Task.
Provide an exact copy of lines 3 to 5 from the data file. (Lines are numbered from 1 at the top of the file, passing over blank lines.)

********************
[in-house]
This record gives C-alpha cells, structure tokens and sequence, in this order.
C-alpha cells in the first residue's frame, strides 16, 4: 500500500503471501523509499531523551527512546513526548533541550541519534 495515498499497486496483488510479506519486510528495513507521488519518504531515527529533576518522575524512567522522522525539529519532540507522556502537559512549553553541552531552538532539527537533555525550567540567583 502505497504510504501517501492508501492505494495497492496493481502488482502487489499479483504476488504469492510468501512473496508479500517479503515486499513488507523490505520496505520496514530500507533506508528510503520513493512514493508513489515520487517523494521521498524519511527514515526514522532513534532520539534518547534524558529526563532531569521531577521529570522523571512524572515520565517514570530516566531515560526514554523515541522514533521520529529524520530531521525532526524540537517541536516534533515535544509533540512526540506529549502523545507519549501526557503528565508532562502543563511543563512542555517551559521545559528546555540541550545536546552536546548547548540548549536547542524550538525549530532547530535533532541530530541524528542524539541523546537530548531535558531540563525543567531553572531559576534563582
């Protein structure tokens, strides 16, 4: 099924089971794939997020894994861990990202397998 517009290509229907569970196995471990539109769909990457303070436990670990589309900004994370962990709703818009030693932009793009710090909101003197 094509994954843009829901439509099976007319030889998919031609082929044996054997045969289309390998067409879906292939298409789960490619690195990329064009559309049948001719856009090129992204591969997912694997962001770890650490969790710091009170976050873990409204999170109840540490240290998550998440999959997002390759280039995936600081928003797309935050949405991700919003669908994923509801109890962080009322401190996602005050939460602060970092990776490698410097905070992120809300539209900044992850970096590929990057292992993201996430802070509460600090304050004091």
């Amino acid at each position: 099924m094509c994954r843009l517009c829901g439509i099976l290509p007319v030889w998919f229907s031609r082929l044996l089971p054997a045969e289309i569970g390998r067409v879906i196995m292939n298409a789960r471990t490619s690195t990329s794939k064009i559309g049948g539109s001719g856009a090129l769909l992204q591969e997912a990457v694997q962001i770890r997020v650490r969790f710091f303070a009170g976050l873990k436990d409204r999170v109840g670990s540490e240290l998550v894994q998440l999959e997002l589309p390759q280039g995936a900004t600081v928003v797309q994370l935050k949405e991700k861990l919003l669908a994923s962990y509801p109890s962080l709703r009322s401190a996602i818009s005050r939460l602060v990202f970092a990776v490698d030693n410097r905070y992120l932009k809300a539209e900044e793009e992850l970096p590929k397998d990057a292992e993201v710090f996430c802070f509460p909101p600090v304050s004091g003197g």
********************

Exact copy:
C-alpha cells in the first residue's frame, strides 16, 4: 500500500503471501523509499531523551527512546513526548533541550541519534 495515498499497486496483488510479506519486510528495513507521488519518504531515527529533576518522575524512567522522522525539529519532540507522556502537559512549553553541552531552538532539527537533555525550567540567583 502505497504510504501517501492508501492505494495497492496493481502488482502487489499479483504476488504469492510468501512473496508479500517479503515486499513488507523490505520496505520496514530500507533506508528510503520513493512514493508513489515520487517523494521521498524519511527514515526514522532513534532520539534518547534524558529526563532531569521531577521529570522523571512524572515520565517514570530516566531515560526514554523515541522514533521520529529524520530531521525532526524540537517541536516534533515535544509533540512526540506529549502523545507519549501526557503528565508532562502543563511543563512542555517551559521545559528546555540541550545536546552536546548547548540548549536547542524550538525549530532547530535533532541530530541524528542524539541523546537530548531535558531540563525543567531553572531559576534563582
């Protein structure tokens, strides 16, 4: 099924089971794939997020894994861990990202397998 517009290509229907569970196995471990539109769909990457303070436990670990589309900004994370962990709703818009030693932009793009710090909101003197 094509994954843009829901439509099976007319030889998919031609082929044996054997045969289309390998067409879906292939298409789960490619690195990329064009559309049948001719856009090129992204591969997912694997962001770890650490969790710091009170976050873990409204999170109840540490240290998550998440999959997002390759280039995936600081928003797309935050949405991700919003669908994923509801109890962080009322401190996602005050939460602060970092990776490698410097905070992120809300539209900044992850970096590929990057292992993201996430802070509460600090304050004091």
């Amino acid at each position: 099924m094509c994954r843009l517009c829901g439509i099976l290509p007319v030889w998919f229907s031609r082929l044996l089971p054997a045969e289309i569970g390998r067409v879906i196995m292939n298409a789960r471990t490619s690195t990329s794939k064009i559309g049948g539109s001719g856009a090129l769909l992204q591969e997912a990457v694997q962001i770890r997020v650490r969790f710091f303070a009170g976050l873990k436990d409204r999170v109840g670990s540490e240290l998550v894994q998440l999959e997002l589309p390759q280039g995936a900004t600081v928003v797309q994370l935050k949405e991700k861990l919003l669908a994923s962990y509801p109890s962080l709703r009322s401190a996602i818009s005050r939460l602060v990202f970092a990776v490698d030693n410097r905070y992120l932009k809300a539209e900044e793009e992850l970096p590929k397998d990057a292992e993201v710090f996430c802070f509460p909101p600090v304050s004091g003197g």